Over the last fifteen years, MG has experienced a series of events that few people would have predicted. When MG Rover collapsed in 2005, most of the company’s assets – including the MG brand – were bought by Nanjing Automobile. Shortly afterwards, in 2007, Nanjing Automobile got absorbed into SAIC Motor (another state-owned Chinese manufacturer).
There have been further upheavals since then. As an SAIC subsidiary, MG no longer builds anything in the UK, although design and development facilities do exist in Longbridge and London. Nevertheless, in the key target regions of Asia, the Middle East and South America, the marque’s heritage and perceived Britishness are shamelessly exploited.
The cars are notably different in character, too. Gone is the sportiness of the past, replaced by a confused positioning strategy that seems to veer between ‘budget’ and ‘semi-premium’.
It’s also remarkable that most of the current MG range isn’t actually offered in the UK. Here, at the beginning of 2020, the line-up comprises the 3 supermini, the ZS subcompact SUV and the HS compact SUV.
Elsewhere, the choice is a lot more diverse:
Unveiled in September 2019, the latest 5 is essentially a rebadged Roewe i5 (Roewe being one of SAIC’s other divisions). This C-segment four-door saloon is based on the General Motors D2XX platform that underpins various models, such as the Buick Verano (made by a SAIC-GM joint venture in China) and the Vauxhall / Opel Astra.
Combining an overall length of 4,601 mm (15’ 1”) with a 2,680 mm (8’ 10”) wheelbase is claimed to give generous internal space, especially in terms of legroom. A naturally-aspirated 1.5 litre petrol engine delivers 112 bhp (83 kW / 114 PS) and 150 Nm (110 lb/ft) of torque via either a five-speed manual gearbox or a continuously-variable automatic transmission.
The 5 is available in Egypt, the Middle East, Peru and the Philippines.
Whereas the first-generation 6 was sold in the UK, its successor – which arrived in 2017 – has never been produced in right-hand drive form.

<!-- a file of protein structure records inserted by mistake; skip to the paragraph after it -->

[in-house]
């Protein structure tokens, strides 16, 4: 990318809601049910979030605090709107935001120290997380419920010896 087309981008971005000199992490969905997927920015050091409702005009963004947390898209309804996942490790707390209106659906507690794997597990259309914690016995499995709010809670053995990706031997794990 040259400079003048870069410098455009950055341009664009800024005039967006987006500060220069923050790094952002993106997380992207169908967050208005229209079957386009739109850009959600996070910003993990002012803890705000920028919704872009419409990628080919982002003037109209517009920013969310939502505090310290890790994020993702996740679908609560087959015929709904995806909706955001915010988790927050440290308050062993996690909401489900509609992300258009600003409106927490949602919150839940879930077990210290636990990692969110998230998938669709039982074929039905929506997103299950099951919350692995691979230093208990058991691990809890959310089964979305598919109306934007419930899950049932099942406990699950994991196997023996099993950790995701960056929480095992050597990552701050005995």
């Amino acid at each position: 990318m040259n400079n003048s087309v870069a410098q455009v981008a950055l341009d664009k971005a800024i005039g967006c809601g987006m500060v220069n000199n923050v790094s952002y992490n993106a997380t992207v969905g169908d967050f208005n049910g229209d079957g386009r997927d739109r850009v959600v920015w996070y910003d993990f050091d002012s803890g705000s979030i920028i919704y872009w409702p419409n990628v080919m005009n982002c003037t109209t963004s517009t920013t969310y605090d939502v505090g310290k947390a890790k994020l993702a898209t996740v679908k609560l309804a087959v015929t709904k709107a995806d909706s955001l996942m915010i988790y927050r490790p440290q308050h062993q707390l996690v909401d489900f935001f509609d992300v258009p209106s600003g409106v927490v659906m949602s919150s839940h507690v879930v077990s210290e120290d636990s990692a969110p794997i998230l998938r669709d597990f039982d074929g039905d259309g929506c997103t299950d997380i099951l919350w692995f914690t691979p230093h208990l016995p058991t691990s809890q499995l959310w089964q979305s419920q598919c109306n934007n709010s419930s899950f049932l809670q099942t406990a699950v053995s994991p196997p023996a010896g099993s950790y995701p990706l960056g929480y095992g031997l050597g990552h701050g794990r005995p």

Although the 6 arguably competes in the same class as the 5, it’s a five-door hatchback measuring 4,695 mm (15’ 5”) long. A 166 bhp (124 kW / 169 PS) 1.5 litre turbocharged petrol engine can be mated to either a six-speed manual gearbox or a seven-speed dual-clutch transmission. Alternatively, a plug-in hybrid variant has recently been introduced.
Following a launch in 2016, assembly of this compact SUV briefly took place at Longbridge. Sales in the UK have now stopped, but manufacturing continues in China.
Customers in Thailand, for example, are able to specify either a 166 bhp (124 kW / 168 PS) 1.5 litre or a 217 bhp (162 kW / 220 PS) 2.0 litre petrol engine. Both are turbocharged and they come with a dual-clutch automatic transmission. In addition, all-wheel drive is optional in conjunction with the larger displacement.
A Chinese compact SUV called the Baojun 530 is marketed as the Chevrolet Captiva in Thailand and several South American countries, the Wuling Almaz in Indonesia and the MG Hector in India. Production of the oddly-named MG version began during June 2019, at a factory located in the Indian state of Gujarat that was purchased by SAIC from General Motors.
It’s definitely not the prettiest thing. The body – 4,655 mm (15’ 3”) long, incidentally – features fussy styling details, while the wheels appear to be too small. There’s a selection of four trim grades and three powertrains: a 141 bhp (105 kW / 143 PS) 1.5 litre turbocharged petrol with or without 48 volt mild hybrid assistance, and a 167 bhp (125 kW / 170 PS) 2.0 litre turbocharged diesel.